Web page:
How 'Shalom Aleykhem' Originated and Why It Doesn't Appear in the Bible

Greeting First Showed Up in Early Rabbinic Period

Shalom Aleykhem: The greeting is an ancient one, but in the Bible, the expression is simply shalom.
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Shalom Aleykhem: The greeting is an ancient one, but in the Bible, the expression is simply shalom.

By Philologos

Published December 22, 2013, issue of December 27, 2013.
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Samuel Sislen of Washington, D.C., writes:

“Jews have traditionally greeted one another ‘Shalom aleykhem’ and responded with the words inverted. Arabic speakers greet each other, ‘Salaam aleykum’ and also respond with the words reversed. And I have been told that some Christian services begin with the leader saying, ‘Peace be unto you,’ and the congregation responding, ‘And unto you.’ Where does this greeting originate and how did it spread?”

The greeting Mr. Sislen asks about is an ancient one. It does not, it is true, appear in the Bible. There, the expression is simply shalom, “peace,” or shalom lekha [“peace to you,” second-person masculine singular], shalom lakh [second-person feminine singular], etc. It seems to have originated in one of two ways.

One would have been as an assurance, when two people met, that the greeter had peaceful intentions; this is how it is used in several biblical passages, as in the story of Joseph, whose servant says to his frightened brothers, “Shalom lakhem,” i.e., “Don’t worry, you’ll be treated well.”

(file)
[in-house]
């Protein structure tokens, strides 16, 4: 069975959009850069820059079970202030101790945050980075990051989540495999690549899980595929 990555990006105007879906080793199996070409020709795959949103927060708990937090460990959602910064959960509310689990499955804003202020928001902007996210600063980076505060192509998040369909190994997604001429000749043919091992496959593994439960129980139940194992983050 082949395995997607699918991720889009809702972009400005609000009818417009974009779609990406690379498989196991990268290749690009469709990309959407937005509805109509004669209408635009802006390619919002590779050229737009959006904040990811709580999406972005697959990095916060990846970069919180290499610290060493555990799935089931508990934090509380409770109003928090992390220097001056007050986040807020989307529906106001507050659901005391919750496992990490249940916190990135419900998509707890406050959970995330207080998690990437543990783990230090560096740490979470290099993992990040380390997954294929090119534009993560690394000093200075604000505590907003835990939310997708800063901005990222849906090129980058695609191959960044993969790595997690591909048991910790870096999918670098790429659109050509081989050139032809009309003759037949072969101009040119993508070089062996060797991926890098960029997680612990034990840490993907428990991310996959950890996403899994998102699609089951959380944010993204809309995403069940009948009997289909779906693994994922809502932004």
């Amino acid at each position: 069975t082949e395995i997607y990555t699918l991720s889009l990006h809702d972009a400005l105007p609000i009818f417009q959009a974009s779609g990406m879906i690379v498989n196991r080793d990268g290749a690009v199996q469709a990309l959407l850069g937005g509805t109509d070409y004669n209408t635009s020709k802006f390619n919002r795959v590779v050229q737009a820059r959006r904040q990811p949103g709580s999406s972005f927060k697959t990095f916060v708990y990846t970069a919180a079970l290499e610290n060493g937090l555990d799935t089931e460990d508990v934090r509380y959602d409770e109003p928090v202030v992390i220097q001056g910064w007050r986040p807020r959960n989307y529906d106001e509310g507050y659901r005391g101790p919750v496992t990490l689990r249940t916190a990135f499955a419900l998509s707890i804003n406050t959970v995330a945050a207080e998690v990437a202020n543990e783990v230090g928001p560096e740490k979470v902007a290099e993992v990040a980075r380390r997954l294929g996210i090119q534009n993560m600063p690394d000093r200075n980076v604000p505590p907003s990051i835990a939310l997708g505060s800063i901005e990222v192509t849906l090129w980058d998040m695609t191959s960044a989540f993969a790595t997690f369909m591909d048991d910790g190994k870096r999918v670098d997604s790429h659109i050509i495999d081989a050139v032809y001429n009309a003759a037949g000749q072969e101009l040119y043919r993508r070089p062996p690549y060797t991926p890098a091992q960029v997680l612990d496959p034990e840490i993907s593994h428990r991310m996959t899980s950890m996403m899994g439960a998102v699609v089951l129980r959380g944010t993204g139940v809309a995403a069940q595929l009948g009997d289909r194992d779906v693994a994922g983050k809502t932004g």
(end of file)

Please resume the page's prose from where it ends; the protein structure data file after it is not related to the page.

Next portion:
Or perhaps it started as a question, as in the story in Kings in which the prophet Elisha asks the Shunamite woman, “How are you? (“Ha-shalom lakh? “ — literally, “Is all well with you?”), and is answered “All is well” (“Shalom”). Besides meaning “peace,” the biblical shalom has the sense of “well-being,” and to this day the standard way of asking “How are you” in Hebrew is “Ma shlomkha?” – literally, “What is your well-being?”

In its form of shalom aleykhem, the greeting is first found in Hebrew in the early rabbinic period. By then, though, it was an everyday one. We know this from a comment in the Jerusalem Talmud on the Mishnaic tractate of Shevi’it, which deals with agricultural matters. In the Mishnah, the ruling is found that a Jew encountering a non-Jew farming the field next to his should always say hello “for the sake of good relations.”

How, the Talmud asks, should this be done? The answer is: “As one greets a fellow Jew, with a shalom aleykhem.”

Why the expression had aleykhem, with the plural form for “you” rather than alekha, the singular form, is difficult to say.


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